Following Biden’s pre-election policy collaboration with Sen. Bernie Sanders, Vermont’s independent socialist, Biden’s campaign advisors agreed that the “public option” proposal would “ pave the path” forward to a centralized, government- controlled system of national health insurance.
Biden also proposes to lower Medicare age of eligibility from 65 to 60, thus growing government coverage, control, and taxpayer funding, while shrinking private coverage and financing. According to a preliminary analysis from Avalere, a health policy research firm, Medicare’s enrollment would grow by an estimated 23 million, with 59 percent of the shift coming from job- based health insurance and 14 percent coming from individual insurance.
Biden’s Medicare expansion proposal collides with Medicare’s impending budgetary crisis, with the hospital trust fund facing insolvency as early as 2024. That means the program will not be able to pay for all the promised benefits to its current enrollees.
As a result, Biden’s Medicare expansion will have to financed differently from the rest of the Medicare program. At the very least, it will rely more heavily on general revenue spending and beneficiary premiums to avoid accelerating the program’s descent into financial crisis.
The new Congress likely will venture into government regulation of prescription drug prices. Their starting point will likely be H.R. 3, a bill the House enacted last year that gave the HHS Secretary authority to set economy-wide prices for prescription medicines. The bill would base drug prices on those imposed by foreign governments.
These price controls have curbed innovation and replicating such a policy that would reduce the availability of new medicines. This is especially inappropriate and odd since pharmaceutical innovation delivered a vaccine against COVID-19 in record time.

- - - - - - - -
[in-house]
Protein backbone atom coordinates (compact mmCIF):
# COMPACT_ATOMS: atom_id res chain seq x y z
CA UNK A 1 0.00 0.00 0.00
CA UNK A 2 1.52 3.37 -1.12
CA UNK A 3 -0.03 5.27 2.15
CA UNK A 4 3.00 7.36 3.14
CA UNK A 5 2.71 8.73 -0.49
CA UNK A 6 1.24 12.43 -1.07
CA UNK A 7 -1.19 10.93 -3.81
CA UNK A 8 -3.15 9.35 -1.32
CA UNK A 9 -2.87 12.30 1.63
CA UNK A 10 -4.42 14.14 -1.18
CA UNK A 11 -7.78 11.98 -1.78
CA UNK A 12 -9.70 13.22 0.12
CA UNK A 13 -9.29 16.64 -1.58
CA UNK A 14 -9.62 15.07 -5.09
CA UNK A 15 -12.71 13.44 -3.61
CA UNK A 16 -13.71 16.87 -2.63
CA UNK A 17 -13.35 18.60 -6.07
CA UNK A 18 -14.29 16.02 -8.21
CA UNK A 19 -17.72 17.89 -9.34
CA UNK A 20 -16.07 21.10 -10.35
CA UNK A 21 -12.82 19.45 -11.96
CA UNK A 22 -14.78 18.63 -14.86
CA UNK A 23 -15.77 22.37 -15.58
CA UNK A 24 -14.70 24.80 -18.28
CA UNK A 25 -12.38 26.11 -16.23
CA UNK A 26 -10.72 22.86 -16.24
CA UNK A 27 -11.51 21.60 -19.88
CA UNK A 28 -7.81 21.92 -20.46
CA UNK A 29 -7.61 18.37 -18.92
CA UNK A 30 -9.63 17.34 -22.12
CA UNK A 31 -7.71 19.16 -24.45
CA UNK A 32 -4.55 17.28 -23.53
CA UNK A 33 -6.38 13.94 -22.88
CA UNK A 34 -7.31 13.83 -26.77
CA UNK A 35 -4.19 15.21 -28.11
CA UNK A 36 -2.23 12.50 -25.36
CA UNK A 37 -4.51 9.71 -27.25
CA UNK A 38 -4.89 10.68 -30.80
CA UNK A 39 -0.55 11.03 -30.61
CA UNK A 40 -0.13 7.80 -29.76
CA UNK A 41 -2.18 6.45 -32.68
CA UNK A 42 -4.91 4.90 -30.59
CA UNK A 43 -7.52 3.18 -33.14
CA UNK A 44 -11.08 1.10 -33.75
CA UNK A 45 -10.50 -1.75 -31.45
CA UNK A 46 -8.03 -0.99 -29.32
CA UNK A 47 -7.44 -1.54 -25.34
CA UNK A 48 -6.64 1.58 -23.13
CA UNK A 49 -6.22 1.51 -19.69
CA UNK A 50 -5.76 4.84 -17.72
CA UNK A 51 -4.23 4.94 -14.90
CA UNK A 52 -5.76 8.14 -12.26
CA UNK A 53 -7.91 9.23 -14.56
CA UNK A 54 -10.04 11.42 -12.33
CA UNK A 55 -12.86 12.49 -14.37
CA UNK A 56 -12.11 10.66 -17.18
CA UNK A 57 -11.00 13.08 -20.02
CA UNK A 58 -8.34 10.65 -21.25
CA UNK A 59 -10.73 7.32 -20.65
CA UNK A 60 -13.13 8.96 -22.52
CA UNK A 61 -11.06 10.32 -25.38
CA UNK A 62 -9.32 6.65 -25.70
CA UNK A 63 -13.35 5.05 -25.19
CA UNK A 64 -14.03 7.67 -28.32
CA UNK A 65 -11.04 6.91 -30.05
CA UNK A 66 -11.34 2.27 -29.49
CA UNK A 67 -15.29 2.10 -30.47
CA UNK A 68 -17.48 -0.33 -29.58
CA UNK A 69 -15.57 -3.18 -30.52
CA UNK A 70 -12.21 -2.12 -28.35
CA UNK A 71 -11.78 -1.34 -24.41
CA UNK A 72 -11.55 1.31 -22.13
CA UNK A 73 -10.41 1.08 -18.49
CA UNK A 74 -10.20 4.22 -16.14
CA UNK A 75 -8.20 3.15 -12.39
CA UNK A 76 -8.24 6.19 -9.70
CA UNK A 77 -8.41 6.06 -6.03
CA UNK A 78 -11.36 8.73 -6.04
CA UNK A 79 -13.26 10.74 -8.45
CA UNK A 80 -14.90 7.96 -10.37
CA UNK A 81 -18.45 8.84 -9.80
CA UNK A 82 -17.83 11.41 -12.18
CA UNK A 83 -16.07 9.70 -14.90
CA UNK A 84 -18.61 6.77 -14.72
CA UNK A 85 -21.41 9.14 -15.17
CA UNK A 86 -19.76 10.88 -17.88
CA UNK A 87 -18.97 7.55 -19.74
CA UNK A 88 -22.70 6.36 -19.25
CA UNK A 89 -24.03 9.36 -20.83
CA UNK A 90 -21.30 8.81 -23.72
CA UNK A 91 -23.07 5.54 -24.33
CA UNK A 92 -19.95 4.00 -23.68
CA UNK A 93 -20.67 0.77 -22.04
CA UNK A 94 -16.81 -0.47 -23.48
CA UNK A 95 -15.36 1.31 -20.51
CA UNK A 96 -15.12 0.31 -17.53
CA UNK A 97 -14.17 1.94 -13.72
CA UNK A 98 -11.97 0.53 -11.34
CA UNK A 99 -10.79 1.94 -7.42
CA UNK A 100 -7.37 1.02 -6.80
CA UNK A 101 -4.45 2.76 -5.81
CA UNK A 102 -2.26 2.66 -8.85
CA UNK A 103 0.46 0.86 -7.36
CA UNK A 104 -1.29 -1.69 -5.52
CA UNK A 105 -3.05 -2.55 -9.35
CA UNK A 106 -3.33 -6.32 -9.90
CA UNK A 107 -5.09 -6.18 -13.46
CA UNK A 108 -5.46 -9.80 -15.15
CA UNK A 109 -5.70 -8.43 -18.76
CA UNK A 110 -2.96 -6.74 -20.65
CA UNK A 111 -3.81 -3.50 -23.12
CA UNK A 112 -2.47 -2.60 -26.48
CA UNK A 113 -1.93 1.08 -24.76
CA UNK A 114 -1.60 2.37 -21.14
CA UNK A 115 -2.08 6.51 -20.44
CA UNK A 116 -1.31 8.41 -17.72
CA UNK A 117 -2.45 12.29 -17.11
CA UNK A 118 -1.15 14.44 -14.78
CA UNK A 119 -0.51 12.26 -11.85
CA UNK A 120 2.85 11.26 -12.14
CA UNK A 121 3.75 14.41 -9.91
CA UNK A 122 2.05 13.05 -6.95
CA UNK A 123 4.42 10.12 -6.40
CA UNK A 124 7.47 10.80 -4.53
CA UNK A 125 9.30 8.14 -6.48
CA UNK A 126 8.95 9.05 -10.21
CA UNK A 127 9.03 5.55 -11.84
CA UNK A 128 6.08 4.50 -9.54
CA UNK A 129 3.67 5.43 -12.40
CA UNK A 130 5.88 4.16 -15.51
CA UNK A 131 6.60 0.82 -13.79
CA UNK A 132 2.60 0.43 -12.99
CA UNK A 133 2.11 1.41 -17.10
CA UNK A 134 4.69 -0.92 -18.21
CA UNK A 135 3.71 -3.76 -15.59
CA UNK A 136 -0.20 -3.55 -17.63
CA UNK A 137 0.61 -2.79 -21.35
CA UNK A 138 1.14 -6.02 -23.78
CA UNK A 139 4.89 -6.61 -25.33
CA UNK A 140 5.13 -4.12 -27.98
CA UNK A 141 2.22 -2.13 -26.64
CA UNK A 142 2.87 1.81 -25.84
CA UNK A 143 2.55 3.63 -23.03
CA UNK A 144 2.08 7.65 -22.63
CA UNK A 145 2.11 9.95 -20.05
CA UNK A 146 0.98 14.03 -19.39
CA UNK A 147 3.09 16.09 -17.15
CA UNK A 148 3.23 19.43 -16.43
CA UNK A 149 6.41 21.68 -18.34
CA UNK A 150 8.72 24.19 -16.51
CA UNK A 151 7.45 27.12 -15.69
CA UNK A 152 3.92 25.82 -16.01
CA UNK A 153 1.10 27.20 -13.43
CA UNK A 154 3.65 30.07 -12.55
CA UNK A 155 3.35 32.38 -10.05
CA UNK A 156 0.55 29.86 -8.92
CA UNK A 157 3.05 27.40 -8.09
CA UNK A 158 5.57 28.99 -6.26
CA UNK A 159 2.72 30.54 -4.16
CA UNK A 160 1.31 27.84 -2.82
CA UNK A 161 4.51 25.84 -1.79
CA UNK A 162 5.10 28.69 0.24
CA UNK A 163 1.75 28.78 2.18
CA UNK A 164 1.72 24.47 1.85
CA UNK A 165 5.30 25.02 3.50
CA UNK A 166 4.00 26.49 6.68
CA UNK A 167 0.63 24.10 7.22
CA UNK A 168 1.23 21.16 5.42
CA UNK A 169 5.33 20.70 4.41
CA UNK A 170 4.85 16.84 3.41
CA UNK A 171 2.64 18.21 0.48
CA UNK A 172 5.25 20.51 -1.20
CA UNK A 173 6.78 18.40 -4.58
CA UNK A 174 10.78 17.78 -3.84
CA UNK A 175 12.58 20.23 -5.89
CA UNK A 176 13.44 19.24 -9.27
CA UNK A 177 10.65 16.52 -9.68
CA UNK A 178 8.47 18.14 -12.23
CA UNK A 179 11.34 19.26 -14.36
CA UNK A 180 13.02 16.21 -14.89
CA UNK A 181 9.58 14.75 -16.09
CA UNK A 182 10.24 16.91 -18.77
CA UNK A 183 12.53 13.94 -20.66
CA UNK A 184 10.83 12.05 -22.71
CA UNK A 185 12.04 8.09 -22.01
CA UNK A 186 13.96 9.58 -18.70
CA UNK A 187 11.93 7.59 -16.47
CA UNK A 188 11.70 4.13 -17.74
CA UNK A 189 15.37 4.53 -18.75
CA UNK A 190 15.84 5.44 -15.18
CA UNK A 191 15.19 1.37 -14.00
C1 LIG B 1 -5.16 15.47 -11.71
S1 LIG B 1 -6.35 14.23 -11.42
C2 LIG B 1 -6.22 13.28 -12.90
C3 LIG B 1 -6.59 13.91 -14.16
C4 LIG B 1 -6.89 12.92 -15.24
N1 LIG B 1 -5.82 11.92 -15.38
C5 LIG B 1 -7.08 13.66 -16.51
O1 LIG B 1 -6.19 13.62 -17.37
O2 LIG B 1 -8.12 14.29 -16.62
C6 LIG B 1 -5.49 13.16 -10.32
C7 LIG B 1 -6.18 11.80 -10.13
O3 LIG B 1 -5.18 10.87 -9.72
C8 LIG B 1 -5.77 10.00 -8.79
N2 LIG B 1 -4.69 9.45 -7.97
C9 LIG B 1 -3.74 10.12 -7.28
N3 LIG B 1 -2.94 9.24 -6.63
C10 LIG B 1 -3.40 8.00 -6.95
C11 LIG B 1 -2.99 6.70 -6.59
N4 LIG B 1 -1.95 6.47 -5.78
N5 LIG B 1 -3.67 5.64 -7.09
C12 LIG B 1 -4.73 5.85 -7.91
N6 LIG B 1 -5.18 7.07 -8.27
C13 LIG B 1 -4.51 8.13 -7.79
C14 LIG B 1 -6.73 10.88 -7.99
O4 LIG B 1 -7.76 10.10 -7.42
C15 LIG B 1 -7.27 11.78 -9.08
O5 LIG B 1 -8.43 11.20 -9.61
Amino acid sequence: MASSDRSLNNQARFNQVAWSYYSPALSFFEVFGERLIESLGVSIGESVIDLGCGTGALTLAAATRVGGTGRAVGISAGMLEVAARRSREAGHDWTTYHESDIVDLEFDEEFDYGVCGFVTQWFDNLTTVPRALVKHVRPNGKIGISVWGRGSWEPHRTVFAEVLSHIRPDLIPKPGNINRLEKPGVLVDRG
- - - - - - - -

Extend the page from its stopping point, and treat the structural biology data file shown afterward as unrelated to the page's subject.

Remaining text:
Beyond that, look for the Biden administration to aggressively use all the tools at their disposal to advance these goals. In the process, they will doubtless try to undo Trump’s healthcare accomplishments.
For example, expect them to start by canceling major Trump administration regulatory relief measures that allowed individuals and families to private health insurance alternatives, including short-term health plans to cover gaps in coverage, expanded opportunities for small businesses and their employees to enroll in association health plans, and let workers get money from their employer-sponsored health reimbursement accounts to buy their own private health plans. They could also eliminate Trump’s healthcare price transparency rules, requiring hospitals and insurers to disclose their prices to consumers.
Washington policymakers should chart a different path. Real healthcare reform empowers doctors and patients to take control of medical decision-making. The Biden administration and the new Congress are moving in the opposite direction, putting government bureaucrats in charge of medical care.
This piece originally appeared in RealClearHealth